Civic egos have long been closely tied to the success or failure of local sports franchises. Now, a growing list of marketers, from banks to brewers, are cashing in on the hometown team as never before.
Brand-name arenas are one of the hottest trends in events and promotional marketing. With new venues bearing corporate monikers and older ones being rechristened, the number of big-league stadiums in the U.S. and Canada sporting a corporate name has soared from 11 at the end of 1994 to 25 today, including arenas under construction.
The cities, teams and companies involved tout this as a win-win situation for everyone. Modern arenas keep teams in town; team owners get a new revenue stream; and marketers get a chance to closely associate their brands with America's love of sports-as well as treat its good customers to the best seats in the house.
"It is a critical component for us in entertainment," says Betsy Richardson, senior VP-director of corporate marketing for Fleet Bank, which put its name on Boston's brand-new Fleet Center, where the National Basketball Association's Celtics and National Hockey League's Bruins play.
"Building relationships with key customers is a critical and inherent part of financial services," she says.
In addition, Fleet gets national name recognition when events are broadcast. That may not do much for the Massachusetts banking outlet, but it boosts the company's other financial services, Ms. Richardson says.
The amount of national exposure to be gained varies considerably from year to year, depending on the win-loss records of the tenants.
"Our attitude is that sports teams have roller-coaster years," Ms. Richardson says. "This is a long-term commitment."
Even when the Celtics and Bruins are performing poorly, "The Fleet Center is drawing dramatic crowds beyond just sporting events," such as concerts, she adds.
The company declined to disclose how much it is paying for the sponsorship, which it acquired when it swallowed Shawmut Bank. However, the book "Inside the Ownership of Professional Sports Teams" by Alan Friedman, editor of the newsletter , puts the figure at $30 million over 15 years. That amount would make this pact one of the priciest such deals in the country.
Marketing executives at United Airlines got in under that figure. Chicago's United Center, opened in September 1994, is home to the NHL Blackhawks, who are playing well, and the NBA Bulls, who currently are playing at a record-setting pace and feature superstars Michael Jordan and Scottie Pippen.
"The United Center is a unique opportunity to become associated with a facility that was going to become very famous very quickly," says Joe Hopkins, media relations manager for United.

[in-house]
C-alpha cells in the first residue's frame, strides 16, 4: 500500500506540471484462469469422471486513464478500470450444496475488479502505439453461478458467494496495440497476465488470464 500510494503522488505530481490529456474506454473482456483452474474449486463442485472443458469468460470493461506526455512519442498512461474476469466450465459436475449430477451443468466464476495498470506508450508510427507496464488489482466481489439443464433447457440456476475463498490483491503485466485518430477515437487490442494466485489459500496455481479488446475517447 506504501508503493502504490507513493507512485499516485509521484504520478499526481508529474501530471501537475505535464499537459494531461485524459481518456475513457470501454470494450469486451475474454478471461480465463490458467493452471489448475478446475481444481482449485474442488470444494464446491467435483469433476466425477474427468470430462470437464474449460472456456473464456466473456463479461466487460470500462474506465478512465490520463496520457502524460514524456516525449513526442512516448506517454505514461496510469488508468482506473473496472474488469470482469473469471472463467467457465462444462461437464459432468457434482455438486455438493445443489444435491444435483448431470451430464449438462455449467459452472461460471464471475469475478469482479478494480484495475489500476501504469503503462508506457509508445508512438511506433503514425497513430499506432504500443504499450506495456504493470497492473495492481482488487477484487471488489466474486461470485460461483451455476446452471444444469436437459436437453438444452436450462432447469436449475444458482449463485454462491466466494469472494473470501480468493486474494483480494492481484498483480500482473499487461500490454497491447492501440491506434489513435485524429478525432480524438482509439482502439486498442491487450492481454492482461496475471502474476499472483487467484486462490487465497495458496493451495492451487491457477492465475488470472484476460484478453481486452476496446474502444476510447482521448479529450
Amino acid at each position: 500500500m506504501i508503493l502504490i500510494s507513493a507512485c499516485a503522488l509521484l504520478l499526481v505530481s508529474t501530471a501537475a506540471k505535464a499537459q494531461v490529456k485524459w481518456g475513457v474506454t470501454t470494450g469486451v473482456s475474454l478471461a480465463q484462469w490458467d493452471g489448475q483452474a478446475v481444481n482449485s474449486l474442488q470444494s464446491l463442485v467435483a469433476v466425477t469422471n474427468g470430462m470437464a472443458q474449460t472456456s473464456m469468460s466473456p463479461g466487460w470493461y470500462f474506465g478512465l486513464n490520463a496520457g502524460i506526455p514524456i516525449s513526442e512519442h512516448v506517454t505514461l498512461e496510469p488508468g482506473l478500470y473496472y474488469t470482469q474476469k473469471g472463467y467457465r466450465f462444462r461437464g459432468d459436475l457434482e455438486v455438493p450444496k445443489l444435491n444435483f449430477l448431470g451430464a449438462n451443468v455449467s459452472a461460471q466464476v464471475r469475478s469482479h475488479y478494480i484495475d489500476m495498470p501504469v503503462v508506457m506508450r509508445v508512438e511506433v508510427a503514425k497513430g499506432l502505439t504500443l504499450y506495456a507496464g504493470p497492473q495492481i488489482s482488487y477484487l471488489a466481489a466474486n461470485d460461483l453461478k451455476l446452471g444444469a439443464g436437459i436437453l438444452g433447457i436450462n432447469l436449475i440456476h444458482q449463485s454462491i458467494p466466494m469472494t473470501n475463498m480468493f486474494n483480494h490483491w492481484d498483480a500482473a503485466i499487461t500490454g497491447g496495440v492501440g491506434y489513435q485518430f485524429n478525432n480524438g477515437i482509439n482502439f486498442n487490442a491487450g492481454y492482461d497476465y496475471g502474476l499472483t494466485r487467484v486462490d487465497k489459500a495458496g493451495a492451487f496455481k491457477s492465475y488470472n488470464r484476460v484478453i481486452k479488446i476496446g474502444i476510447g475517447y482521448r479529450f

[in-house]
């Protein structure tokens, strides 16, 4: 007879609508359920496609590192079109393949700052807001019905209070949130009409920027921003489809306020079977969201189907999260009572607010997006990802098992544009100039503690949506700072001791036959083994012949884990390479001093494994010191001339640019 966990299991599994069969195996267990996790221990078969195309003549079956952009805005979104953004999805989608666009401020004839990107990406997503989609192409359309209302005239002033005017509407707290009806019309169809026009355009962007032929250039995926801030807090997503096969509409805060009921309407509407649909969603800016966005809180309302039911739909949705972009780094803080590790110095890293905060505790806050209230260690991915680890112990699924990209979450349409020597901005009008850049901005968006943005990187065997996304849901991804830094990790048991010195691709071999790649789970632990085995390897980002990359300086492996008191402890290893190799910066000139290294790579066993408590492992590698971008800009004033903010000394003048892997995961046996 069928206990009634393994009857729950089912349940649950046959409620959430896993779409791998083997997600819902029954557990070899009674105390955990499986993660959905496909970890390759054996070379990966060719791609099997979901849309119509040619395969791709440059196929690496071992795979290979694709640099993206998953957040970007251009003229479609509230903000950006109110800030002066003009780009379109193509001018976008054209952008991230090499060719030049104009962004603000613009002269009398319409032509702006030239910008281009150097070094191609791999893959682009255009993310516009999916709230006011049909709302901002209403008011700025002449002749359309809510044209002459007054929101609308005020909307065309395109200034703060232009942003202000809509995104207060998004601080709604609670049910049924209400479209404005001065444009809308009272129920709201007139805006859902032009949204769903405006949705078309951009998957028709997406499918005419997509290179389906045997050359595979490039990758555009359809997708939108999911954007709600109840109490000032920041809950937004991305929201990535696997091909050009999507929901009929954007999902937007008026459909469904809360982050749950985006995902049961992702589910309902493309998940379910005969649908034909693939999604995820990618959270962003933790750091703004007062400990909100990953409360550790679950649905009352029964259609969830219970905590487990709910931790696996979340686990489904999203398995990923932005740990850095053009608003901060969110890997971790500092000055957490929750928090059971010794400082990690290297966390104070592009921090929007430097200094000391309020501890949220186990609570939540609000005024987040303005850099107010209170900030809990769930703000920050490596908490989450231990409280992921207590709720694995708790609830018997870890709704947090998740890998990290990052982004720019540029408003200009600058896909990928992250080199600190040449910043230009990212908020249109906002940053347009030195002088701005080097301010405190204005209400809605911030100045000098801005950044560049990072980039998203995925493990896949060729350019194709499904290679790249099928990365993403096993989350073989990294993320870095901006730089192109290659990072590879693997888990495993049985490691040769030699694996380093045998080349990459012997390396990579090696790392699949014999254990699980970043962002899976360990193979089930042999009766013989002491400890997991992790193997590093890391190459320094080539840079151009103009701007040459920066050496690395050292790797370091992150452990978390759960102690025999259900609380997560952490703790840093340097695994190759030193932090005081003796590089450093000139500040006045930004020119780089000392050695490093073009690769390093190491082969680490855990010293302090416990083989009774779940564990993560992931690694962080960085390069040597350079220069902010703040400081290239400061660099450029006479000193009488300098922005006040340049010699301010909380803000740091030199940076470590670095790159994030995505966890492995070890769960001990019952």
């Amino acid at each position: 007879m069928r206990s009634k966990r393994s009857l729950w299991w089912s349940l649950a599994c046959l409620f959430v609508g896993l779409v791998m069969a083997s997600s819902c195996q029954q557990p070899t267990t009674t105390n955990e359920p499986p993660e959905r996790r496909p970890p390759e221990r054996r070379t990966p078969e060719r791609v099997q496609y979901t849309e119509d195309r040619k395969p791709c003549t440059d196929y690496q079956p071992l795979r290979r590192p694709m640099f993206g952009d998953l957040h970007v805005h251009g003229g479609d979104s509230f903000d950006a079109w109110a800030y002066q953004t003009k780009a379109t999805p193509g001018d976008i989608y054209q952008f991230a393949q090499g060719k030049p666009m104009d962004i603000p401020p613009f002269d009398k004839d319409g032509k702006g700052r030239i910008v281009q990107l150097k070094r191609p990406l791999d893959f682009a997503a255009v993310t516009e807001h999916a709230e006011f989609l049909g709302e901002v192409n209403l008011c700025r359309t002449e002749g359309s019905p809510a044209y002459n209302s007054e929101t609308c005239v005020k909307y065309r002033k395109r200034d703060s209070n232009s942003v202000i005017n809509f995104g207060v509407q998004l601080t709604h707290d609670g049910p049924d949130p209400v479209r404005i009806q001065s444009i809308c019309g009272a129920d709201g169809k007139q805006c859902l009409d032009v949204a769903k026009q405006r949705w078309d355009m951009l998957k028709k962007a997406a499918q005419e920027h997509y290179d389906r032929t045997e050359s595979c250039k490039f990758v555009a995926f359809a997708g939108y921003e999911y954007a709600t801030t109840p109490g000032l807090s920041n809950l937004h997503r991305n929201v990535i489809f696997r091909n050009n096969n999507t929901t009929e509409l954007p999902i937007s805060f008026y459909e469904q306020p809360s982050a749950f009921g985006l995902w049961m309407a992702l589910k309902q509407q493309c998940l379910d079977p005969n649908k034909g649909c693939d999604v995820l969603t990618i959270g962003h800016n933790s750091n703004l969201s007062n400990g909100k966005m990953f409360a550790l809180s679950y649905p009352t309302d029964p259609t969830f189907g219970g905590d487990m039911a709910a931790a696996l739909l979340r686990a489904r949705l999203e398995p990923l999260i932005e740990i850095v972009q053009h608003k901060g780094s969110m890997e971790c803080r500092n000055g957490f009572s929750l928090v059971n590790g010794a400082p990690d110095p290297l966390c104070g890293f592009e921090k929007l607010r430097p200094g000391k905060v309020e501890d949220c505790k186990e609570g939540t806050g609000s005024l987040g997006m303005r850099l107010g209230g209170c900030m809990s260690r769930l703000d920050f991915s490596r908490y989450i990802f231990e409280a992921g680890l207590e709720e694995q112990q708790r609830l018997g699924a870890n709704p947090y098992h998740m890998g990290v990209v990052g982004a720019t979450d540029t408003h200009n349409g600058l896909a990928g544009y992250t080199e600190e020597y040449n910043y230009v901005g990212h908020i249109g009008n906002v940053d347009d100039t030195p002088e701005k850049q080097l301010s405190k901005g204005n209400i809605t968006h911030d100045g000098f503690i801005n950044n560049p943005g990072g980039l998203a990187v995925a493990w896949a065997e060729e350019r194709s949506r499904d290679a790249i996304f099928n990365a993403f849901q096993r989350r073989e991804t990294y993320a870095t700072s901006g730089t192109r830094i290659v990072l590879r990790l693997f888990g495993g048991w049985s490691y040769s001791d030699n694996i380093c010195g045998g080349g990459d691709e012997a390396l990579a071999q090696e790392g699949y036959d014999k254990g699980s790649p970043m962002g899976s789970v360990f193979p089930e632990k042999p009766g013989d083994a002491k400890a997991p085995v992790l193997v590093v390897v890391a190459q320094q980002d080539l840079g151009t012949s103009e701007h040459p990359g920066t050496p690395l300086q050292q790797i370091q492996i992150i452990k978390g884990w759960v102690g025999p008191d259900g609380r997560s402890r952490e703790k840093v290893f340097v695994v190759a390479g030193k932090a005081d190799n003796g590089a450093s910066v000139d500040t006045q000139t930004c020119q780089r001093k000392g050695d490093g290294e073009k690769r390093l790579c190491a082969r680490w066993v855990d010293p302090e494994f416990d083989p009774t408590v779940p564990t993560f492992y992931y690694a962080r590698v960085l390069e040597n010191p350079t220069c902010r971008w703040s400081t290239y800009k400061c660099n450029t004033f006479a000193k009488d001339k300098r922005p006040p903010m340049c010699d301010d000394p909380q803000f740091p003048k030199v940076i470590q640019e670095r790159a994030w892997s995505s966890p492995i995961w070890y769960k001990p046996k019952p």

With the Bulls frequently appearing on national TV, the arena sponsorship "gives United very good visibility," Mr. Hopkins says. In addition to all the interior signage, he says, "we will usually get an exterior shot and our name is even on the roof."
The United Center will get a dose of TV exposure this summer when it hosts the Democratic National Convention, for which United is also the official airline, Mr. Hopkins says. He quickly adds that the company has a similar deal with the Republican Party.
The price tag on the sponsorship of United Center is a reported $1.8 million a year.
Still, some sports-marketing observers warn stadium sponsorships have their potential pitfalls.
Characterizing the trend as "a follow-the-leader situation," Mr. Friedman sees these deals as "difficult to quantify, difficult to price and difficult to justify in most cases...
"Pepsi can actually sell product" in its under-construction Denver stadium, he says. However, few of the other pacts "provide much more than name recognition...It is hard to say that deposits have gone up, or airline ticket sales have increased" because of marketers' involvement in stadiums.
Even the name recognition can be tenuous, he adds, since the corporate name "just becomes part of the nomenclature. It's the old Kleenex-Xerox issue, when someone is saying a brand name but not knowing it."
Yet arena backers say sponsorships are intended to strengthen a brand image and not boost short-term sales.
"It was never intended per se to be a revenue-generating intiative as much as it was a brand-positioning and corporate-image initiative," Ms. Richardson says.
Fleet will be able to gauge the positive response of its current customer base through surveys, which she says the bank will conduct in several years.
Another possible sponsorship problem is obsolescence. For example, USAir Arena, the suburban Washington facility once known as the Capital Centre, is about to lose its NBA and NHL tenants to the MCI Center, slated to open next year in downtown D.C.
USAir signed a 10-year contract in 1993, for a reported $10 million, for naming rights. However, they also put it in writing that if the teams go, so does their sponsorship.
David Castelveter, USAir director of PR-marketing, says when the new place opens, "the old arena will no longer be named the USAir Arena." Still, he notes, "We wouldn't have put our name on it if we didn't get value from it."